In August 2004, Seagate’s existing trucking contract for the route between Singapore and Malaysia expired and a tender system was set up for vendors to bid for a new trucking contract (the “Tender”). The vendors that participated in the Tender included Biforst, the company set up by Teo and another individual shortly before the Tender started. In in corporating Biforst, Teo requested for 20,000 Biforst shares to be issued to him via a nominee, Choo. Teo paid for the shares on 29 September 2004 and the shares were duly transferred to Choo on 20 December 2004. Teo, in contravention of Seagate’s conflict of interest policy, did not disclose his beneficial interest in Biforst to Seagate. The contract was eventually awarded to Biforst and another company. In 2005, 2007 and 2010, Biforst also submitted successful bids in three further tender exercises. Throughout the years 2006 to 2010, Teo received the Regular Payouts. Each of the Regular Payouts corresponded to 22.5% of an amount withdrawn from Biforst’s account and was marked as “director’s fees”.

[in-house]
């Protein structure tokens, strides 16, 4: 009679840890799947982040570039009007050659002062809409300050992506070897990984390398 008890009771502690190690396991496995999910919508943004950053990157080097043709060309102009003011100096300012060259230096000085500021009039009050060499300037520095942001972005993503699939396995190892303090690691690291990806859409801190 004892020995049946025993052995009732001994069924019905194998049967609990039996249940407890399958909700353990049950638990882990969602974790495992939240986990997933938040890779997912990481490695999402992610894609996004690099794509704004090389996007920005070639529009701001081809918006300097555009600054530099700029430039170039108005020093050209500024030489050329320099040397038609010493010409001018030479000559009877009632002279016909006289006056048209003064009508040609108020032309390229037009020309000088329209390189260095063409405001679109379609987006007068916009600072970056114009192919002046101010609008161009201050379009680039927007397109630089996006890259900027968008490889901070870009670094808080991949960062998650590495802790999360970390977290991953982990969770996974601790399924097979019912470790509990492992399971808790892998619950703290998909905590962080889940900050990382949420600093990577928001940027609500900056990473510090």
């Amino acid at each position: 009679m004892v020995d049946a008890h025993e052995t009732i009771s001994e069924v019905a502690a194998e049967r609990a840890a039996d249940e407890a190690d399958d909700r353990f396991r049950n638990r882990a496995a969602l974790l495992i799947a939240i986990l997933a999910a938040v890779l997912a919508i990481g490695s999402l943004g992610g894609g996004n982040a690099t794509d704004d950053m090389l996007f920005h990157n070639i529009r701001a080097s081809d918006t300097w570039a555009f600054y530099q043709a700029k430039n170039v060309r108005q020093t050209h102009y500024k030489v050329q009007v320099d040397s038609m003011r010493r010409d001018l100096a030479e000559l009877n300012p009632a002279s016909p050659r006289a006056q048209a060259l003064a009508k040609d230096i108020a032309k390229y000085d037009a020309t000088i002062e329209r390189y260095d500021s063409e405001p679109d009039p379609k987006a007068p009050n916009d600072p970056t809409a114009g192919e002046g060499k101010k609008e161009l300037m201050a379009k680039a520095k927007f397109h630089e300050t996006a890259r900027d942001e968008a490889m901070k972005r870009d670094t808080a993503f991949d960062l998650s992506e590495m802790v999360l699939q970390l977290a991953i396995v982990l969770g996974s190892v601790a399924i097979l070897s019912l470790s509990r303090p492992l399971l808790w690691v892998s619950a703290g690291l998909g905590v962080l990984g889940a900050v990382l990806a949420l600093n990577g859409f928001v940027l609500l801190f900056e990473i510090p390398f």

Of the two questions referred to the Court of Appeal, only Question 1 was found to have satisfied the four cumulative requirements that must be met before the Court of Appeal will exercise its substantive jurisdiction to answer questions raised in a criminal reference:
- the determination by the High Co urt of a criminal matter must have been in the exercise of its appellate or revisionary jurisdiction;
- the question of law must be a question of law of public interest;
- the question must have arisen in the matter; and,
- the determination by the High Court must have affected the outcome of the case.
The sole question that therefore arose for determination in this criminal reference is whether or not the Prosecution must prove that the consideration was inadequate or that the transaction was a sham, where consideration was paid for the gratification, before an offence under s 6 of the PCA is made out.
Decision and observations